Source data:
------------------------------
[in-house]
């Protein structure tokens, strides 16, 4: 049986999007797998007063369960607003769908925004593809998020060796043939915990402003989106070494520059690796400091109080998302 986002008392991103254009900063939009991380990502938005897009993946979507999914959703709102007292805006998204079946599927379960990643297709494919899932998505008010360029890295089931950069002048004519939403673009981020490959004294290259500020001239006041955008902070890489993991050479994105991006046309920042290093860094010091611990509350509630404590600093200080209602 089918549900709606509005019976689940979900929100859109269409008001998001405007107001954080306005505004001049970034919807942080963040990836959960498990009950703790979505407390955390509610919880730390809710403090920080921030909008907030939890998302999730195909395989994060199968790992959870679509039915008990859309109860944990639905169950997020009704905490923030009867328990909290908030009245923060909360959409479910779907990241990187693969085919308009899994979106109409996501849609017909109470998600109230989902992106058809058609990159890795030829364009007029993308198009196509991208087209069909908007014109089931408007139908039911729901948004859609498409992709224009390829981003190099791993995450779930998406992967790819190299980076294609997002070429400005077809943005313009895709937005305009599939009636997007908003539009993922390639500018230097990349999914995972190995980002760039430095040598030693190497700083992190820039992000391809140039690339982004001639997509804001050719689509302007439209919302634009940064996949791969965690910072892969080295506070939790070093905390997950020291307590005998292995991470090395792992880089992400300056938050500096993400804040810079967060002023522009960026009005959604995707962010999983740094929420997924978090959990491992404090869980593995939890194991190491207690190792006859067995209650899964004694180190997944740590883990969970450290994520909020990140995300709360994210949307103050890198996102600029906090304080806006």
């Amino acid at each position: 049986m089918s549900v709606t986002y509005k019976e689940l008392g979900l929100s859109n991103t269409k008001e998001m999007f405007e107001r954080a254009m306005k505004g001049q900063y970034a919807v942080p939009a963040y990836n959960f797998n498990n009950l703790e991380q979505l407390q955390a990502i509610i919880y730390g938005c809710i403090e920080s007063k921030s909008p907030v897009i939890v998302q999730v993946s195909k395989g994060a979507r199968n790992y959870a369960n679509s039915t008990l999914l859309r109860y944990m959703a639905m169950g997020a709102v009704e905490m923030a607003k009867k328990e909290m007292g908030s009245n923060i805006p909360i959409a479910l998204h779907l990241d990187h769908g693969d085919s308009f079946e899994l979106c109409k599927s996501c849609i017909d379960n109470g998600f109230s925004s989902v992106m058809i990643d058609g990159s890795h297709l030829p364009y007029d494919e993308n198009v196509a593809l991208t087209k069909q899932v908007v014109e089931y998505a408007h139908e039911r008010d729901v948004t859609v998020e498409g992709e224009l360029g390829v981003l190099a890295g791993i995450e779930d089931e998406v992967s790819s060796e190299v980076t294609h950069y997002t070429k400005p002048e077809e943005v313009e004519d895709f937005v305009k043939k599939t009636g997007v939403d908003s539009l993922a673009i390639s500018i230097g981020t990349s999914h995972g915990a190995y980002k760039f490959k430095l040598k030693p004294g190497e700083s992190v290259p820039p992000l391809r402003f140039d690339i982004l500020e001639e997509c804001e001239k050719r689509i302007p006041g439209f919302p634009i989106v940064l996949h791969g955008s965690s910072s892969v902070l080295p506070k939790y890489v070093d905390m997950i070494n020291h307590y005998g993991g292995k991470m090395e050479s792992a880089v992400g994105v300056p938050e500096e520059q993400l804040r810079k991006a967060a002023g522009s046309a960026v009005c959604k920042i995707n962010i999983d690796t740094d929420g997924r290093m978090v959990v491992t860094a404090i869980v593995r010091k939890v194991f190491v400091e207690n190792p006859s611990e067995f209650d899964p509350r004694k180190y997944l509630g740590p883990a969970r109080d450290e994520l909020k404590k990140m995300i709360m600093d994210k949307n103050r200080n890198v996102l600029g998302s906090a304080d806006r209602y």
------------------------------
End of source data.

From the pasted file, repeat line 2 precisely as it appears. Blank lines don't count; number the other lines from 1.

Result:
């Protein structure tokens, strides 16, 4: 049986999007797998007063369960607003769908925004593809998020060796043939915990402003989106070494520059690796400091109080998302 986002008392991103254009900063939009991380990502938005897009993946979507999914959703709102007292805006998204079946599927379960990643297709494919899932998505008010360029890295089931950069002048004519939403673009981020490959004294290259500020001239006041955008902070890489993991050479994105991006046309920042290093860094010091611990509350509630404590600093200080209602 089918549900709606509005019976689940979900929100859109269409008001998001405007107001954080306005505004001049970034919807942080963040990836959960498990009950703790979505407390955390509610919880730390809710403090920080921030909008907030939890998302999730195909395989994060199968790992959870679509039915008990859309109860944990639905169950997020009704905490923030009867328990909290908030009245923060909360959409479910779907990241990187693969085919308009899994979106109409996501849609017909109470998600109230989902992106058809058609990159890795030829364009007029993308198009196509991208087209069909908007014109089931408007139908039911729901948004859609498409992709224009390829981003190099791993995450779930998406992967790819190299980076294609997002070429400005077809943005313009895709937005305009599939009636997007908003539009993922390639500018230097990349999914995972190995980002760039430095040598030693190497700083992190820039992000391809140039690339982004001639997509804001050719689509302007439209919302634009940064996949791969965690910072892969080295506070939790070093905390997950020291307590005998292995991470090395792992880089992400300056938050500096993400804040810079967060002023522009960026009005959604995707962010999983740094929420997924978090959990491992404090869980593995939890194991190491207690190792006859067995209650899964004694180190997944740590883990969970450290994520909020990140995300709360994210949307103050890198996102600029906090304080806006």